Erectile Dysfunction and Stem Cell Therapy

I receive many questions and calls about stem cell therapy in patients with erectile dysfunction.

Here I will give an updated account of recent clinical trials and results from within the last 2-3 years.

Erectile dysfunction (ED) is increasing in prevalence within the United States. Traditionally, ED has been treated with oral medication and a number of other urologic devices. Stem cell therapy has proven to be beneficial in many animal directed studies. Within the last couple of years, results from studies looking at stem cell therapy in human subjects with ED have shown considerable promise.

In a study directed by V. Protogerou, et al., they enrolled 15 patients (45-75 yo) who were divided into three groups. Two groups received adipose-derived stem cells while the third group received platelet lysate plasma. The follow-up periods were 3, 6,9, 12 months. At the time of the publication of this article, the authors five patient had completed three months of follow-up. Of these five patients, the authors found, “In all patients there is a significant improvement in erectile dysfunction.”1

A 2016 review published in The World Journal of Men’s Health found only four published human clinical trials evaluating the efficacy of stem cells in patients with ED. In a 2010 article, seven patients with DM Type II-related ED were enrolled. It is noteworthy that all seven patients were scheduled for penile prostheses prior to enrolling in the study.

Two months after treatment, 6 of 7 patients reported the return of morning erections which was maintained for at least 3 months. Six patients reported increased penile hardness. With the addition of 100 mg of sildenafil (Viagra), 2 patients were able to achieve erection adequate for coitus (intercourse), and this effect was retained at the fifth month. By the ninth month, one of these patients reported the inability to penetrate even with the addition of the oral agent. Three of the 7 patients agreed that stem-cell therapy had some effect on ED, although it was insufficient. Five of the 7 patients regarded stem-cell therapy as effective for ED when combined with a PDE5i.2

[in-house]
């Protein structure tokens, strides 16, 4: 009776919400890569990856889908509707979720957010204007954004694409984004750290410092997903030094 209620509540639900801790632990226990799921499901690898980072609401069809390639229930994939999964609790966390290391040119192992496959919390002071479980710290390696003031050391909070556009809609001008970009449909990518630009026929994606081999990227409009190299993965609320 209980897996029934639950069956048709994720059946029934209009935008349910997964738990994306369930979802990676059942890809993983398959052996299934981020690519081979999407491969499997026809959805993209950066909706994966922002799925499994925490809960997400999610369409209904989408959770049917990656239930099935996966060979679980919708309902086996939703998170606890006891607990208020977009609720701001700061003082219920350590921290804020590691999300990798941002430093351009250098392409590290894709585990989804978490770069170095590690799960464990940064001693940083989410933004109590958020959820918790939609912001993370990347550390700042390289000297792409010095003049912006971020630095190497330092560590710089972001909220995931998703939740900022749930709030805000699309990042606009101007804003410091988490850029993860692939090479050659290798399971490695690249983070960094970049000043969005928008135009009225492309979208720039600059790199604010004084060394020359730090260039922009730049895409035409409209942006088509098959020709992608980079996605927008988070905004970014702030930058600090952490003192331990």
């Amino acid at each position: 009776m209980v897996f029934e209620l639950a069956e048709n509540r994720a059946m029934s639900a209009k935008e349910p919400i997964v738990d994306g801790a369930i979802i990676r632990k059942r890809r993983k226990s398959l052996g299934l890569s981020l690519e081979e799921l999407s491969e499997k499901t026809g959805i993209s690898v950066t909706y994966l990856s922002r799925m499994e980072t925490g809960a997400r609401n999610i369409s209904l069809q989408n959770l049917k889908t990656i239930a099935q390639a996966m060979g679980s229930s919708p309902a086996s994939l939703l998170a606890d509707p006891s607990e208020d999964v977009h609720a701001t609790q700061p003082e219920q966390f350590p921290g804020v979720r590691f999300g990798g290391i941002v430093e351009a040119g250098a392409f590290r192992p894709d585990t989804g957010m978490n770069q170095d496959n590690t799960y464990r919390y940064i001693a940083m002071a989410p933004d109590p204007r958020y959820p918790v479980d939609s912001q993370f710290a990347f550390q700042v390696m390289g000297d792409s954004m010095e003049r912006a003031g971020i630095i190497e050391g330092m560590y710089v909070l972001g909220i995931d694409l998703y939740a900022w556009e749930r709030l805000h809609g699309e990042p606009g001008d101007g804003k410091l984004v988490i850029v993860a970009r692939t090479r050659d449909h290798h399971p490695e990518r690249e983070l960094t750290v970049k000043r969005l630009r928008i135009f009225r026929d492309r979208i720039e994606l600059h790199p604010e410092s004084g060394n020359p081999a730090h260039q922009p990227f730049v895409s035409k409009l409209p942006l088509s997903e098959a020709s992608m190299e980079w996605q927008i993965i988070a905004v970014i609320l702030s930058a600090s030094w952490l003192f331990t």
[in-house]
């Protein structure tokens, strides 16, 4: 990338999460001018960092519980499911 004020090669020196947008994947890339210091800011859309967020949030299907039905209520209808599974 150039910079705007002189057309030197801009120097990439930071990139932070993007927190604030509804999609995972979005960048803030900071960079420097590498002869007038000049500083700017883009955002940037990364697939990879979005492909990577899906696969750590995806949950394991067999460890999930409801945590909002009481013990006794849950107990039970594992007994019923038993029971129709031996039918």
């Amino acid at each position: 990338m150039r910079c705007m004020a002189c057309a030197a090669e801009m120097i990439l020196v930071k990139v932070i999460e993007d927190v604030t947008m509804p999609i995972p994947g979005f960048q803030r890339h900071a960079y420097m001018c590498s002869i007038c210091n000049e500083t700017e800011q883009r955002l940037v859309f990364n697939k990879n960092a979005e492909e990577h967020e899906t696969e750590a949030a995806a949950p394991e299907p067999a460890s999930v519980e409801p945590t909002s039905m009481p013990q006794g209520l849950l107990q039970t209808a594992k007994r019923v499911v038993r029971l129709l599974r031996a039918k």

In a 2016 study, the authors found, “Significantly greater improvements in spontaneous erections were reported with higher doses. Overall, 9 of 12 patients reported successful intercourse with vaginal penetration when using medication. Clinical benefits were associated with improvements in peak systolic velocity (at 6 months, this parameter improved to normal in 7 of the 11 patients) and percent penile NO release test (at 6 months, 8 of the 11 patients were in the normal range, versus 2 of 11 at baseline), and these benefits were sustained after 1 year.2

One more relevant study published in 2016 was reviewed. From Denmark, the investigators reported the effects of adipose-derived stem cells on patients with severe ED following prostatectomy. Per study, “Eight of the 17 men recovered erectile function with the ability to accomplish sexual intercourse. Their erectile scores continued to improve over the course of the 6-month study in continent participants…. Of note, positive effects of treatment were absent in incontinent men.” 2

The authors of the review concluded, “Stem-cell therapy is rapidly developing into a viable treatment option for ED patients. With ample preclinical data, 4 published clinical trials, and multiple ongoing clinical trials, it seems that both clinicians and patients are eager to embrace this cutting-edge technology.”2

In summary, stem cell therapy is quickly becoming a viable option for men suffering from ED from either diabetes or complications from a prostatectomy. Due to the short follow-up times, the duration of treatment is still unknown. Further research is needed to evaluate optimal dose, site of injection, and frequency of injections.

  1. Protogerou V, Michalopoulos E, Mallis P, Gontika I, Liakouras C, Stavropoulos-Giokas C, Chrisofos M, Deliveliotis C. Stem cell therapy for erectile dysfunction: Preliminary results from a single-center pilot study in Greece. Hellenic Urology 2017, 29 (3): 34-41
  2. Reed-Maldonado AB, Lue TF. The Current Status of Stem-Cell Therapy in Erectile Dysfunction: A Review. The World Journal of Men’s Health. 2016;34(3):155-164. doi:10.5534/wjmh.2016.34.3.155.


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